No wonder God made a world to express his thought. Who, that has a soul for beauty, does not feel the need of creating, and that the power of creation alone can satisfy the spirit? When I thus reflect, the Artist seems, the only fortunate man. Had I but as much creative genius as I have apprehensiveness!’

  How transcendently lovely was the face of one young angel by Raphael! It was the perfection of physical, moral, and mental life. Variegated wings, of pinkish purple touched with green, like the breasts of doves, and in perfect harmony with the complexion, spring from the shoulders upwards, and against them leans the divine head. The eye seems fixed on the centre of being, and the lips are gently parted, as if uttering strains of celestial melody.

  The head of Aspasia was instinct with the voluptuousness of intellect. From the eyes, the cheek, the divine lip, one might hive honey. Both the Loves were exquisite: one, that zephyr sentiment which visits all the roses of life; the other, the Amore Greco, may be fitly described in these words of Landor: “There is a gloom in deep love, as in deep water; there is a silence in it which suspends the foot, and the folded arms and the dejected head are the images it reflects. No voice shakes its surface; the Muses themselves approach it with a tardy and a timid step, with a low and tremulous and melancholy song.”

  The Sibyl I understood. What grace in that beautiful oval! what apprehensiveness in the eye! Such is female Genius; it alone understands the God. The Muses only sang the praises of Apollo; the Sibyls interpreted his will. Nay, she to whom it was offered, refused the divine union, and preferred remaining a satellite to being absorbed into the sun. You read in the eye of this one, and the observation is confirmed by the low forehead, that the secret of her inspiration lay in the passionate enthusiasm of her nature, rather than in the ideal perfection of any faculty.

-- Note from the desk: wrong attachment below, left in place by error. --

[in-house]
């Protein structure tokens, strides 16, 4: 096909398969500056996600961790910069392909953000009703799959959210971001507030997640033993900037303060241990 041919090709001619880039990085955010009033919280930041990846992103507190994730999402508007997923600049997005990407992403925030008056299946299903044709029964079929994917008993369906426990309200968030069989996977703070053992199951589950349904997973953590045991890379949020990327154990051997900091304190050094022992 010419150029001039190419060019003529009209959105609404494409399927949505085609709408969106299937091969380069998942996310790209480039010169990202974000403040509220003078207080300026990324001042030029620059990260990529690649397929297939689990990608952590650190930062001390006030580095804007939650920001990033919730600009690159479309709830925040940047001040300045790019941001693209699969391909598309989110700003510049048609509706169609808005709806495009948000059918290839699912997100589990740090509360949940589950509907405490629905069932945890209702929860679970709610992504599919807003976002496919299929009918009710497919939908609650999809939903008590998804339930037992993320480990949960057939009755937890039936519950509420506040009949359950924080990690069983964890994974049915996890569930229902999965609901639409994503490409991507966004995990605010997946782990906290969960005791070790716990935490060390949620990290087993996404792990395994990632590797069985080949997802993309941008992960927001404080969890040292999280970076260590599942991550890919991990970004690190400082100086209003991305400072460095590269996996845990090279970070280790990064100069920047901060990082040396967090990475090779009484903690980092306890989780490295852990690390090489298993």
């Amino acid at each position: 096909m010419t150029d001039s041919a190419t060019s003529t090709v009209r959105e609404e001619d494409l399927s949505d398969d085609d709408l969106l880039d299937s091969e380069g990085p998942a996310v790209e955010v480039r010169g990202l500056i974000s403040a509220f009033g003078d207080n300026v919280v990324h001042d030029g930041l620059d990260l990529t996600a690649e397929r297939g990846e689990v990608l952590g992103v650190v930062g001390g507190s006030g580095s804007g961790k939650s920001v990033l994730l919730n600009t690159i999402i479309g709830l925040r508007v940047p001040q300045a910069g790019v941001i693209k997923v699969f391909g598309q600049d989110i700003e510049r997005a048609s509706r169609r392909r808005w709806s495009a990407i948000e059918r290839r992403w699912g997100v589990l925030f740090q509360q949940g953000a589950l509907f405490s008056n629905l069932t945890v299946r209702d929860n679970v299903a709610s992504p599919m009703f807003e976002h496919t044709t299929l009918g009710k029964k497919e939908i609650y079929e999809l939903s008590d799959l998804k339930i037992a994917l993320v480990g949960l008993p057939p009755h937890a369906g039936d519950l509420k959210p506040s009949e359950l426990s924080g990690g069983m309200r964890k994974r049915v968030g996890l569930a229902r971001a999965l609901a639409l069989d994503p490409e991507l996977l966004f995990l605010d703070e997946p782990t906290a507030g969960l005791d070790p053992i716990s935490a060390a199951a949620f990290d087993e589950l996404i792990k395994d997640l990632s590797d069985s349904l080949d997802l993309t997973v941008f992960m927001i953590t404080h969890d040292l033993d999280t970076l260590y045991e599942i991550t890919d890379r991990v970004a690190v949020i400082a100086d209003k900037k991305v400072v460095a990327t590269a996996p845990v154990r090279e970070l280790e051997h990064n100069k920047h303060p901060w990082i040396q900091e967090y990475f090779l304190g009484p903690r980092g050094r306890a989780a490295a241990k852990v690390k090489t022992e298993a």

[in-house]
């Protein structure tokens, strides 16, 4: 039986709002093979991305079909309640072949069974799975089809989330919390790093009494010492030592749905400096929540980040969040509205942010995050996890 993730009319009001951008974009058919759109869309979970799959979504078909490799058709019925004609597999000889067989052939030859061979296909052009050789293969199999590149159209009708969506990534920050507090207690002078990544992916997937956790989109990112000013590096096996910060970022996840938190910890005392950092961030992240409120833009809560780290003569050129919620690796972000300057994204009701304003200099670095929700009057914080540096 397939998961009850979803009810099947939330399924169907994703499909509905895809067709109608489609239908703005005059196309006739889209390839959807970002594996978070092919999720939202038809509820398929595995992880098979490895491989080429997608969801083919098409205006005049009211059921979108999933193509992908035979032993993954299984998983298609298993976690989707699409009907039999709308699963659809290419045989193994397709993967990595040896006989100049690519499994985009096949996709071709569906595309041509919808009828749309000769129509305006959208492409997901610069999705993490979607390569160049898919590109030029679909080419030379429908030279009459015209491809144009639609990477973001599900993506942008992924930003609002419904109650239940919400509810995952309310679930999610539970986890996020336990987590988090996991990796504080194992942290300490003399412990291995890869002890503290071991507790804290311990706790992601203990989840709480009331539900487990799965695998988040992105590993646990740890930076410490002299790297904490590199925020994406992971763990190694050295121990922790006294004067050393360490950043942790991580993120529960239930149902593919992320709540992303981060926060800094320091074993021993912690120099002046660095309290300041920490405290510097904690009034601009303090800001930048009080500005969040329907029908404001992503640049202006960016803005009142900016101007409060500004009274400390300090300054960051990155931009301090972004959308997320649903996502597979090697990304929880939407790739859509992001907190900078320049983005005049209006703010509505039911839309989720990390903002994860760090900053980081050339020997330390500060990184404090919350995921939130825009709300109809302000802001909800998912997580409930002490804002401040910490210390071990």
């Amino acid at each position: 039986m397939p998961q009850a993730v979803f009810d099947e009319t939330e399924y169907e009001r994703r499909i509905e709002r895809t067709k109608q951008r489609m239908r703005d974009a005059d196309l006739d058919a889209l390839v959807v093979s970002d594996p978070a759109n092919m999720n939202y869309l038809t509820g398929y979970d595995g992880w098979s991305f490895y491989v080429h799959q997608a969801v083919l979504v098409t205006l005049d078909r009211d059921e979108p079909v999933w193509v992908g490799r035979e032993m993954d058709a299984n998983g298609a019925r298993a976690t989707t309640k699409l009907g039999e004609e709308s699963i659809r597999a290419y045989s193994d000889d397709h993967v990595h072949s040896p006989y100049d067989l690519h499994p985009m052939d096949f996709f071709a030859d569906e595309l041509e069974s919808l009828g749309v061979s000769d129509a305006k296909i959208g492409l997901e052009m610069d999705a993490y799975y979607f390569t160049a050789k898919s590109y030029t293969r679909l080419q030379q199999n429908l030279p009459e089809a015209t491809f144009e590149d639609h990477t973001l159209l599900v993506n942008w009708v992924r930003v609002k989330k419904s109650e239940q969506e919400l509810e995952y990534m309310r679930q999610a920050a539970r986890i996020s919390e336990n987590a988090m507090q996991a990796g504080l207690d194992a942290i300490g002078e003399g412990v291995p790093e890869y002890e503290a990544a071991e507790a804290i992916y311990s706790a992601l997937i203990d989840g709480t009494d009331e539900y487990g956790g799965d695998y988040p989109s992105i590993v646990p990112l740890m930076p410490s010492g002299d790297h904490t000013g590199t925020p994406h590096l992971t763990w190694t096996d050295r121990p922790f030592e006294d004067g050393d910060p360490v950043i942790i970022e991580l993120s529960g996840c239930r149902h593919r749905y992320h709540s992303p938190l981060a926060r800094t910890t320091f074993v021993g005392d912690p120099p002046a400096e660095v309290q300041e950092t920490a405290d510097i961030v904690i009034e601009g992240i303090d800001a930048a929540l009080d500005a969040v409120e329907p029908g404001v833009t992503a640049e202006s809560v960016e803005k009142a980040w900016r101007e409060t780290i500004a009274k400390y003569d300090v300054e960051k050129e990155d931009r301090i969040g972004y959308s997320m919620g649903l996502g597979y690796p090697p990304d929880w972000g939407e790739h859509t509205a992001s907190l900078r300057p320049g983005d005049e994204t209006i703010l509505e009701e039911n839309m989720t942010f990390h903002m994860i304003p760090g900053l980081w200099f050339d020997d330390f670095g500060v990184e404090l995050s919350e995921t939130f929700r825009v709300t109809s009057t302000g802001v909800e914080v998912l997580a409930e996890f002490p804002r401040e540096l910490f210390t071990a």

A Christ, by Raphael, that I saw the other night, brought Christianity more home to my heart, made me more long to be like Jesus, than ever did sermon. It ill from one of the Vatican frescoes. The Deity,—a stern, strong, wise man, of about forty-five, in a square velvet cap, truly the Jewish God, inflexibly just, yet jealous and wrathful,—is at the top of the picture, looking with a gaze of almost frowning scrutiny down into his world. A step below is the Son. Stately angelic shapes kneel near him in dignified adoration,—brothers, but not peers. A cloud of more ecstatic seraphs floats behind the Father. At the feet of the Son is the Holy Ghost, the Heavenly Dove. In the description, by a connoisseur, of this picture, read to me while I was looking at it, it is spoken of as in Raphael’s first manner, cold, hard, trammeled. But to me how did that face proclaim the Infinite Love! His head is bent back, as if seeking to behold the Father. His attitude expresses the need of adoring something higher, in order to keep him at his highest. What sweetness, what purity, in the eyes! I can never express it; but I felt, when looking at it, the beauty of reverence, of self-sacrifice, to a degree that stripped the Apollo of his beams.